A blog, either written by an individual or a group of contributors, may be a great way for a few people to project their vision and rally a community, but blogs aren't designed to be democratic decision-making tools, they're always the vehicle of their authors.
A chat room (like IRC) might work for a small group of intimates who are used to working with each other, but IRC doesn't scale well, either for groups of people who know each other or strangers. The same is true for Facebook chat threads or your run-of-the-mill Twitter hashtag confab.
Wikis can be great places for groups to share ideas in common, and they even allow everyone to contribute on an equal playing field, but many people find wikis hard to edit, except for the hard-working nerds who keep many wikis going. Take Wikipedia. It is a wonderful example of large-scale group collaboration around knowledge-sharing, but consider the process Wikipedia went through when its US branch "decided" to go dark in protest of the SOPA/PIPA bills. The "Jimbo Wales talk page" that acted as the village square for the community discussion on the proposed action gathered roughly 2000 individual comments and stretched across roughly 50 screen-scrolls. If you had tried to print it out to read it it would have been at least 25 feet long. When a group needs to make a decision, no one says, "Let's use a wiki to hammer out how we feel."
Finally, there are the many specialized tools that groups may use to help with handling complex tasks, ranging from the free ones like meeting schedulers WhenIsGood.com, to the cheap ones like Meetup.com, to sophisticated (and somewhat more expensive) collaboration platforms like Basecamp and Campfire, from 37Signals. They're nifty and helpful, but they're basically project management tools, not group decision-making tools.
Oh, before I forget, we could try to have a conference call to hash out our differences and make a decision. Anybody want to do that? ;>)
Before Occupy reached New Zealand in mid-October 2011 (by people watching videos of the "general assemblies" that had sprouted in New York and elsewhere and deciding to adopt the same process), Knight had been involved in some community organizing and social justice projects. Before that, he had been working on a Ph.D. on cumulative cultural evolution, doing field work in Texas teaching chimps to use touchscreens. "It was an interesting research topic," he told me, "but it felt irresponsible to stay in a system where the pace of translating that knowledge into real action was painful, when I could look around and see how much was going wrong in the world."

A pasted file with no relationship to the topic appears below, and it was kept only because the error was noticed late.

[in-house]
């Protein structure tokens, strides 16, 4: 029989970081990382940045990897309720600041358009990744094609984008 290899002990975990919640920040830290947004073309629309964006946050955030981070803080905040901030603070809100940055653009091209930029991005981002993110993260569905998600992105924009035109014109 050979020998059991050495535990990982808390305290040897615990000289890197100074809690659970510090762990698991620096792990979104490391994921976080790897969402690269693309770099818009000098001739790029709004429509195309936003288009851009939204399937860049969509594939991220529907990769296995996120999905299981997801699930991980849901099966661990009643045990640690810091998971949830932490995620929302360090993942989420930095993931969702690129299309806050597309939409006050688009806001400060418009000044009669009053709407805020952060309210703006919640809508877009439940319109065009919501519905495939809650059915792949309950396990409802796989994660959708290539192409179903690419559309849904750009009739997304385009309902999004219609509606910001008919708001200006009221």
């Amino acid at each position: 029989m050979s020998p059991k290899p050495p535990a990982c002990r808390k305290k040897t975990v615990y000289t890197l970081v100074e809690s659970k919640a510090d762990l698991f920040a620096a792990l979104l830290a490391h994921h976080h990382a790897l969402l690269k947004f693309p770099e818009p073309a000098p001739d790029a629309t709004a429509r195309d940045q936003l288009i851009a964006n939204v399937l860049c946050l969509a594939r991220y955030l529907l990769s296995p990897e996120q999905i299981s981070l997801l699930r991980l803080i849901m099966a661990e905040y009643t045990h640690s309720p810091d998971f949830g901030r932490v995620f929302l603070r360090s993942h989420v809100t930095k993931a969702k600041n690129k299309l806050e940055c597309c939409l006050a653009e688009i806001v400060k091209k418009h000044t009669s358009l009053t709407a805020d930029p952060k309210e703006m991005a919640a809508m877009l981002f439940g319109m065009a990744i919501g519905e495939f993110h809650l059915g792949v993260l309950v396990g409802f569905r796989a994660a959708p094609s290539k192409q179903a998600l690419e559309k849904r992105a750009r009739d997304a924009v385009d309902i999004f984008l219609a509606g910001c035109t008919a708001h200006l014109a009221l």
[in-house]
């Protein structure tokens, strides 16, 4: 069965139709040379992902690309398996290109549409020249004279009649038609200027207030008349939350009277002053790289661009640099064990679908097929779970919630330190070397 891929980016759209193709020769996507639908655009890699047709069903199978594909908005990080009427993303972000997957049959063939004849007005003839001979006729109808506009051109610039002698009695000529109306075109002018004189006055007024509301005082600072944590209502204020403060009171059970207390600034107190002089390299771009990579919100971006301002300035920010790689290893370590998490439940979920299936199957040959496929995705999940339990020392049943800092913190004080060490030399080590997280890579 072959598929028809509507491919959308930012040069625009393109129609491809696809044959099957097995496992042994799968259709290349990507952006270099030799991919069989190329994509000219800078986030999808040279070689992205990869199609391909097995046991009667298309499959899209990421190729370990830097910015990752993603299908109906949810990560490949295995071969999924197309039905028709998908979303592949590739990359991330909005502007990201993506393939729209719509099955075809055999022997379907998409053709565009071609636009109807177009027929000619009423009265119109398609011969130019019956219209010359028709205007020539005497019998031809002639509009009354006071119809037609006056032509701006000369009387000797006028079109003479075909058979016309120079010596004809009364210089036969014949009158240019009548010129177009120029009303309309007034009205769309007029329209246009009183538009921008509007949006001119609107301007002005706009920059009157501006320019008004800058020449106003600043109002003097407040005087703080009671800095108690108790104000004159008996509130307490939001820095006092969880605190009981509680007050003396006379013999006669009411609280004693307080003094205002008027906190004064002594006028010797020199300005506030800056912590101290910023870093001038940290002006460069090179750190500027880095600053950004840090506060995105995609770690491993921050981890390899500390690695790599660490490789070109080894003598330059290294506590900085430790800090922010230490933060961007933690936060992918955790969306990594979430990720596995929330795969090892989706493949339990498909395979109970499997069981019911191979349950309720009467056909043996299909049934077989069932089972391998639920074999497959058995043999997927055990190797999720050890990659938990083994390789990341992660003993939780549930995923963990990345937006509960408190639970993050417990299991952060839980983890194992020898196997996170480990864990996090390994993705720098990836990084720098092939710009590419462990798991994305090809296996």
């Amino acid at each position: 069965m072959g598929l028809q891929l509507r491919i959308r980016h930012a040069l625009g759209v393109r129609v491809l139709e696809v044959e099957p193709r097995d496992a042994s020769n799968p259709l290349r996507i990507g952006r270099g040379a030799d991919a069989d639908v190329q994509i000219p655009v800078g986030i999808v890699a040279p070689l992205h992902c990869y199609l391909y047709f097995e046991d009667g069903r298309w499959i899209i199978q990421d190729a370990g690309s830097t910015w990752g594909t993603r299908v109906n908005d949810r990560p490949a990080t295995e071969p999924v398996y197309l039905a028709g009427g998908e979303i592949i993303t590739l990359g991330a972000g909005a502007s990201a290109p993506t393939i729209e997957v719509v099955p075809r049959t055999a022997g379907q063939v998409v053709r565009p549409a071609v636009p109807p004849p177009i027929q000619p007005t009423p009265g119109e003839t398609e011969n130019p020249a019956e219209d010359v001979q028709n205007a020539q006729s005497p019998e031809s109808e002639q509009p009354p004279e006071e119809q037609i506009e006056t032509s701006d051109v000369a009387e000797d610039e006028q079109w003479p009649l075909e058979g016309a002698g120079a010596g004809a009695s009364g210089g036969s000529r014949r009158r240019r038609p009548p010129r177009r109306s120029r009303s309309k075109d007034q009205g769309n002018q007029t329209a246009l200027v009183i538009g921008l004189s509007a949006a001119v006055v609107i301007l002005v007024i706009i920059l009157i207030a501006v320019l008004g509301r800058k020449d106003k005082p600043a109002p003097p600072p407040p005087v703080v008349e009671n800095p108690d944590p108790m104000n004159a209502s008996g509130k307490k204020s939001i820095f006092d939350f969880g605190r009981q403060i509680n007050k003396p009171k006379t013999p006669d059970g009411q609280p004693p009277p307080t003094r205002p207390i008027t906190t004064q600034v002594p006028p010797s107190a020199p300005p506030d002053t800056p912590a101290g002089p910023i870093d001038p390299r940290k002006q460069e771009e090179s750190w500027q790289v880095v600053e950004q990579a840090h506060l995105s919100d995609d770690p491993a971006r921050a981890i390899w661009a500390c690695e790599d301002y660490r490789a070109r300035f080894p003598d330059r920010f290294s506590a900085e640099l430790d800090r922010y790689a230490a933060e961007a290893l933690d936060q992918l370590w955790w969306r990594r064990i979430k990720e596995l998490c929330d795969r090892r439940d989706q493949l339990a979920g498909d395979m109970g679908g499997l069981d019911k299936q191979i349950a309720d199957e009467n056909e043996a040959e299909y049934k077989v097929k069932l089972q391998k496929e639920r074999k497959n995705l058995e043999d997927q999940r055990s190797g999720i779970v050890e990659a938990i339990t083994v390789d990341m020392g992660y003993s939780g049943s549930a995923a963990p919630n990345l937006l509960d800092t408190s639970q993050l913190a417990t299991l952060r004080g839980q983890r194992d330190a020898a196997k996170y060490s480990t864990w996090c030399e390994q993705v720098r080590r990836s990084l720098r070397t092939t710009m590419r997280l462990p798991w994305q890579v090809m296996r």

When Occupy happened, "I got really sucked in," he recalled. "A bunch of us in Wellington were involved in the solidarity movement with Occupy Wall Street and occupied the town square here. It was the first time I was exposed to collective decision-making on a large scale."
To Knight, the "general assembly" process was initially exhilarating: "In a way where everyone feels heard, empowered, equal to everyone else, in a public setting where people don't know each other, I've never seen anything like that."
But he also learned quickly that direct democracy and consensus decision-making was really hard to sustain: "The dark side of that is that meetings last 5 hours, the process breaks down, and everyone can walk away feeling disempowered and pissed off."
"So, we had 300 people in the square, but that should have numbered in the tens of thousands," Knight reflected. The answer, he felt, might lie in harnessing online tools to make it easier for people to join in without making them camp in the square. "The way to get them to participate is to break down the practical barriers of time and geography. Needing everyone to be in the same place at the same time limits the accessibility of the process."
Knight and his fellow organizers reached out to a local network of social enterprises called Enspiral, and asked them if they could build a tool that would enable general assemblies to run better. Instead, he recalled, "They said we should build it for them, so their businesses could run better."
Starting last January, the Loomio team, which had turned itself into a worker's cooperative, got a desk at Enspiral's office and started working, with three core developers doing the coding and Knight and others working on the effort's social enterprise model, its legal structure, and soon, the many local and international clients interested in using it.
It Still Takes Work
Loomio doesn't eliminate the need for smart community moderation; groups using the tool still need to have shared norms about their purpose and practices. And unlike many social software projects that start out offering random people a place to congregate and then invariably fail, Loomio is taking a smarter development path.
"Online deliberation is remarkably hard, and somewhere between difficult and impossible using lowest-common-denominator online tools like email, surveys, etc," comments Jon Stahl, a veteran online strategist who is the director of strategy at ActionSprout. "It's particularly bad in any sort of public governance process, where participation is open-to-the-public, and the participants have little prior history together and expect minimal future collaboration."